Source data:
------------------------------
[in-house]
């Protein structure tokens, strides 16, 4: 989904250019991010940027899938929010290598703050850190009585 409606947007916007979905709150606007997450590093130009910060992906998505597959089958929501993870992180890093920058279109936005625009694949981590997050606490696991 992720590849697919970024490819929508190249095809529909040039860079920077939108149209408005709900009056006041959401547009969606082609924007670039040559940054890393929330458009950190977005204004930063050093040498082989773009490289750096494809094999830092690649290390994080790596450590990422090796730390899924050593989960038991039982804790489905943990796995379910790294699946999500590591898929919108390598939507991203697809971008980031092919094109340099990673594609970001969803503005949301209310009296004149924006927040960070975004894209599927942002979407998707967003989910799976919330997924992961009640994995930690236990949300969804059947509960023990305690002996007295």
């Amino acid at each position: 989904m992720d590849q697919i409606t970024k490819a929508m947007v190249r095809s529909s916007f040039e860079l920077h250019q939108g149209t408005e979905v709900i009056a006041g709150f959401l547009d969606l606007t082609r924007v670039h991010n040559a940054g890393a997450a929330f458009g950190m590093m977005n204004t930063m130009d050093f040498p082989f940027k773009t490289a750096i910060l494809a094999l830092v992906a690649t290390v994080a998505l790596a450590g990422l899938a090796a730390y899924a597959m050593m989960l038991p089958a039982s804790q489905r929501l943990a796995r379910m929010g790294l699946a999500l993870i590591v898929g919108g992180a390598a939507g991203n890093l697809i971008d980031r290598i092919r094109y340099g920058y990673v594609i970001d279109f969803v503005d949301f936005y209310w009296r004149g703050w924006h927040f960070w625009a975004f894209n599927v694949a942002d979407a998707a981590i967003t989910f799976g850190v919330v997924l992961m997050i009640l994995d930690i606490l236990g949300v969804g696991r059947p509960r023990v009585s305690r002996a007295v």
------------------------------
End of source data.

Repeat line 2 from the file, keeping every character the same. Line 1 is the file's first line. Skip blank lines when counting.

């Protein structure tokens, strides 16, 4: 989904250019991010940027899938929010290598703050850190009585 409606947007916007979905709150606007997450590093130009910060992906998505597959089958929501993870992180890093920058279109936005625009694949981590997050606490696991 992720590849697919970024490819929508190249095809529909040039860079920077939108149209408005709900009056006041959401547009969606082609924007670039040559940054890393929330458009950190977005204004930063050093040498082989773009490289750096494809094999830092690649290390994080790596450590990422090796730390899924050593989960038991039982804790489905943990796995379910790294699946999500590591898929919108390598939507991203697809971008980031092919094109340099990673594609970001969803503005949301209310009296004149924006927040960070975004894209599927942002979407998707967003989910799976919330997924992961009640994995930690236990949300969804059947509960023990305690002996007295």